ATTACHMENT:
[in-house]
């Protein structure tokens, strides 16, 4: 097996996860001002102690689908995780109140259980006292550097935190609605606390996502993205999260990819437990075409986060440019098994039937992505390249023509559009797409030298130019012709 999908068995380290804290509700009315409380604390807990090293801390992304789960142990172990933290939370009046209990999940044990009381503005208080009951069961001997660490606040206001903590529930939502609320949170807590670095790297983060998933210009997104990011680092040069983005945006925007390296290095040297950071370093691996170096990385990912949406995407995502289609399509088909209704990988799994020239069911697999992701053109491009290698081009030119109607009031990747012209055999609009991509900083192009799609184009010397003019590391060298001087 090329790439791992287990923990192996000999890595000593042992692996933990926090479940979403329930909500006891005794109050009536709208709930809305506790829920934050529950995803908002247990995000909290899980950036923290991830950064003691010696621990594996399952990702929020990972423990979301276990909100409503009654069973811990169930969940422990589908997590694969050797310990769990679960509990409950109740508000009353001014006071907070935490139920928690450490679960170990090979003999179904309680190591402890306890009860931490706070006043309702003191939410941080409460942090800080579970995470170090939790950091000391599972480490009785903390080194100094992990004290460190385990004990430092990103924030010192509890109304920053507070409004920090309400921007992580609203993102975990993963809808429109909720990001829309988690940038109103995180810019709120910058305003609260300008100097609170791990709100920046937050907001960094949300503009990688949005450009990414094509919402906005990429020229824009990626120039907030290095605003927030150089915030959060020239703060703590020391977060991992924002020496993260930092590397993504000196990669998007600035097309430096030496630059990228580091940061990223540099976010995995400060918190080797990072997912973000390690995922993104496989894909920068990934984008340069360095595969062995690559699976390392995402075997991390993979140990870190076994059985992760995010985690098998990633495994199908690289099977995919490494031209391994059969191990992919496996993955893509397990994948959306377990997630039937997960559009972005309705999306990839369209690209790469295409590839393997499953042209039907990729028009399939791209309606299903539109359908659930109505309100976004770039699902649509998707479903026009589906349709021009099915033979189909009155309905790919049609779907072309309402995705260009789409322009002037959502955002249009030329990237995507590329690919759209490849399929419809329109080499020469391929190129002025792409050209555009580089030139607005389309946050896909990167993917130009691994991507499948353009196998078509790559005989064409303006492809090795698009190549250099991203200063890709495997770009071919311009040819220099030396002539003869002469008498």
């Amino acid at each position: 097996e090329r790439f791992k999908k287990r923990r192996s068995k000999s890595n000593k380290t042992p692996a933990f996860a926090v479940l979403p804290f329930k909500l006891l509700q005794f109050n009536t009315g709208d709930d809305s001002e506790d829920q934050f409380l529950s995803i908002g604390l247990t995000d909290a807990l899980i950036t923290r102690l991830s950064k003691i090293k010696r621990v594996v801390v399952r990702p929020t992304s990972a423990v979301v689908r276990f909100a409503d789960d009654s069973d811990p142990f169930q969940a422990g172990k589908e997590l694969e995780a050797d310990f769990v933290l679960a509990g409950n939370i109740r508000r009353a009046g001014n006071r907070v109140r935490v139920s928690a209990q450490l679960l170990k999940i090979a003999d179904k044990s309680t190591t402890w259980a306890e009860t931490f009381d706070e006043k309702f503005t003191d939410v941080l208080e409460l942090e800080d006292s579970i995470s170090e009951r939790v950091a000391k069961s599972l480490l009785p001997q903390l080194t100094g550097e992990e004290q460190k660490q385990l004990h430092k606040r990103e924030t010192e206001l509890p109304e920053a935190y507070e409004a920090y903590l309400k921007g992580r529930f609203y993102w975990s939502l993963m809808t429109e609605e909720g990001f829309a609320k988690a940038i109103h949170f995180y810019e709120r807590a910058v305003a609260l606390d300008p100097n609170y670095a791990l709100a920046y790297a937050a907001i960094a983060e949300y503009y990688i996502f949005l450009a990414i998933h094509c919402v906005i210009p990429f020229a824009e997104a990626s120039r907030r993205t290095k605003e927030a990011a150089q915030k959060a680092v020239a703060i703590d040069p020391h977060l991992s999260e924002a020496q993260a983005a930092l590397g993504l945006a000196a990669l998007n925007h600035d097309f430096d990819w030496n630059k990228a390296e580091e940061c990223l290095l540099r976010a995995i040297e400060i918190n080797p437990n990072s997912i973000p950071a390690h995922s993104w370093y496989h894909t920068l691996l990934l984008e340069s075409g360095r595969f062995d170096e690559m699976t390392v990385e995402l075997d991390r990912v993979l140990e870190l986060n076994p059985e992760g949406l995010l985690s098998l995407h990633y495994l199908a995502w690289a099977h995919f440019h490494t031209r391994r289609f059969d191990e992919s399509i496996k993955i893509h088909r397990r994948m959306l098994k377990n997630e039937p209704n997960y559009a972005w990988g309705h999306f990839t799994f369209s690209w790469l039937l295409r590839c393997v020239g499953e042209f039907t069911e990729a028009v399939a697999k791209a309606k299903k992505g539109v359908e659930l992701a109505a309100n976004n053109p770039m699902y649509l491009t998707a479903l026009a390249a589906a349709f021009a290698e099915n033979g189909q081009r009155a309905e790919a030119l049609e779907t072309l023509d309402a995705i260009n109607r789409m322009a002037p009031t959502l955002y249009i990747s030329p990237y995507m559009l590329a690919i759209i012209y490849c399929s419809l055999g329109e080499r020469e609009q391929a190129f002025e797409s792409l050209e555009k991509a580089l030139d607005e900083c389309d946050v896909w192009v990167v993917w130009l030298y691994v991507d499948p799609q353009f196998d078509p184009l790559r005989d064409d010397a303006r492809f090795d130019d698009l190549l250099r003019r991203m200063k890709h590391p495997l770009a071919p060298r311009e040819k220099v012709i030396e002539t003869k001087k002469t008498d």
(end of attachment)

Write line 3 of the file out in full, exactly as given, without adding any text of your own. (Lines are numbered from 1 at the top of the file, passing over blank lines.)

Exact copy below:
């Amino acid at each position: 097996e090329r790439f791992k999908k287990r923990r192996s068995k000999s890595n000593k380290t042992p692996a933990f996860a926090v479940l979403p804290f329930k909500l006891l509700q005794f109050n009536t009315g709208d709930d809305s001002e506790d829920q934050f409380l529950s995803i908002g604390l247990t995000d909290a807990l899980i950036t923290r102690l991830s950064k003691i090293k010696r621990v594996v801390v399952r990702p929020t992304s990972a423990v979301v689908r276990f909100a409503d789960d009654s069973d811990p142990f169930q969940a422990g172990k589908e997590l694969e995780a050797d310990f769990v933290l679960a509990g409950n939370i109740r508000r009353a009046g001014n006071r907070v109140r935490v139920s928690a209990q450490l679960l170990k999940i090979a003999d179904k044990s309680t190591t402890w259980a306890e009860t931490f009381d706070e006043k309702f503005t003191d939410v941080l208080e409460l942090e800080d006292s579970i995470s170090e009951r939790v950091a000391k069961s599972l480490l009785p001997q903390l080194t100094g550097e992990e004290q460190k660490q385990l004990h430092k606040r990103e924030t010192e206001l509890p109304e920053a935190y507070e409004a920090y903590l309400k921007g992580r529930f609203y993102w975990s939502l993963m809808t429109e609605e909720g990001f829309a609320k988690a940038i109103h949170f995180y810019e709120r807590a910058v305003a609260l606390d300008p100097n609170y670095a791990l709100a920046y790297a937050a907001i960094a983060e949300y503009y990688i996502f949005l450009a990414i998933h094509c919402v906005i210009p990429f020229a824009e997104a990626s120039r907030r993205t290095k605003e927030a990011a150089q915030k959060a680092v020239a703060i703590d040069p020391h977060l991992s999260e924002a020496q993260a983005a930092l590397g993504l945006a000196a990669l998007n925007h600035d097309f430096d990819w030496n630059k990228a390296e580091e940061c990223l290095l540099r976010a995995i040297e400060i918190n080797p437990n990072s997912i973000p950071a390690h995922s993104w370093y496989h894909t920068l691996l990934l984008e340069s075409g360095r595969f062995d170096e690559m699976t390392v990385e995402l075997d991390r990912v993979l140990e870190l986060n076994p059985e992760g949406l995010l985690s098998l995407h990633y495994l199908a995502w690289a099977h995919f440019h490494t031209r391994r289609f059969d191990e992919s399509i496996k993955i893509h088909r397990r994948m959306l098994k377990n997630e039937p209704n997960y559009a972005w990988g309705h999306f990839t799994f369209s690209w790469l039937l295409r590839c393997v020239g499953e042209f039907t069911e990729a028009v399939a697999k791209a309606k299903k992505g539109v359908e659930l992701a109505a309100n976004n053109p770039m699902y649509l491009t998707a479903l026009a390249a589906a349709f021009a290698e099915n033979g189909q081009r009155a309905e790919a030119l049609e779907t072309l023509d309402a995705i260009n109607r789409m322009a002037p009031t959502l955002y249009i990747s030329p990237y995507m559009l590329a690919i759209i012209y490849c399929s419809l055999g329109e080499r020469e609009q391929a190129f002025e797409s792409l050209e555009k991509a580089l030139d607005e900083c389309d946050v896909w192009v990167v993917w130009l030298y691994v991507d499948p799609q353009f196998d078509p184009l790559r005989d064409d010397a303006r492809f090795d130019d698009l190549l250099r003019r991203m200063k890709h590391p495997l770009a071919p060298r311009e040819k220099v012709i030396e002539t003869k001087k002469t008498d």